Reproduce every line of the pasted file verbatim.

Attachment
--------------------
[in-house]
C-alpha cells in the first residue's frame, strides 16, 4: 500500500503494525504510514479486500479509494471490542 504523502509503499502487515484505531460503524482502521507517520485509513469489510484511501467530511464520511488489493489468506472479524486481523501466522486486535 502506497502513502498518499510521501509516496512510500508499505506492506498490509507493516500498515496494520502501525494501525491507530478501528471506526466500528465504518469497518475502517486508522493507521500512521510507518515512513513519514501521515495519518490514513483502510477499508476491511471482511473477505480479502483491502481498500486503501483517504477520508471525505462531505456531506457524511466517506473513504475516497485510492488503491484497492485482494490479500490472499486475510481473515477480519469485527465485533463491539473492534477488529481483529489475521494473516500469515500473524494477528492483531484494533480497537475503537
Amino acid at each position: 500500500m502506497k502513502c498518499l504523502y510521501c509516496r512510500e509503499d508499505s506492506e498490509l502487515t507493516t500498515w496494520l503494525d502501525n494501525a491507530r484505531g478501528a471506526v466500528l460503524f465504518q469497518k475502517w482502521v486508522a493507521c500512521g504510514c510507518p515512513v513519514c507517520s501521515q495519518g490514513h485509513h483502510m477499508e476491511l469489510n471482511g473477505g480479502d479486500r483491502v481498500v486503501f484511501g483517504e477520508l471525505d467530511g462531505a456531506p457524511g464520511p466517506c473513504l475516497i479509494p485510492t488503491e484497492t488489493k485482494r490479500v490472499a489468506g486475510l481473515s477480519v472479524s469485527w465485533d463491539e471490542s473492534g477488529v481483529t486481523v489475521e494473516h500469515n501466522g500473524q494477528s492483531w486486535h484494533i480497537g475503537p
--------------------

[in-house]
C-alpha cells in the first residue's frame, strides 16, 4: 500500500503494525504510514479486500479509494471490542 504523502509503499502487515484505531460503524482502521507517520485509513469489510484511501467530511464520511488489493489468506472479524486481523501466522486486535 502506497502513502498518499510521501509516496512510500508499505506492506498490509507493516500498515496494520502501525494501525491507530478501528471506526466500528465504518469497518475502517486508522493507521500512521510507518515512513513519514501521515495519518490514513483502510477499508476491511471482511473477505480479502483491502481498500486503501483517504477520508471525505462531505456531506457524511466517506473513504475516497485510492488503491484497492485482494490479500490472499486475510481473515477480519469485527465485533463491539473492534477488529481483529489475521494473516500469515500473524494477528492483531484494533480497537475503537
Amino acid at each position: 500500500m502506497k502513502c498518499l504523502y510521501c509516496r512510500e509503499d508499505s506492506e498490509l502487515t507493516t500498515w496494520l503494525d502501525n494501525a491507530r484505531g478501528a471506526v466500528l460503524f465504518q469497518k475502517w482502521v486508522a493507521c500512521g504510514c510507518p515512513v513519514c507517520s501521515q495519518g490514513h485509513h483502510m477499508e476491511l469489510n471482511g473477505g480479502d479486500r483491502v481498500v486503501f484511501g483517504e477520508l471525505d467530511g462531505a456531506p457524511g464520511p466517506c473513504l475516497i479509494p485510492t488503491e484497492t488489493k485482494r490479500v490472499a489468506g486475510l481473515s477480519v472479524s469485527w465485533d463491539e471490542s473492534g477488529v481483529t486481523v489475521e494473516h500469515n501466522g500473524q494477528s492483531w486486535h484494533i480497537g475503537p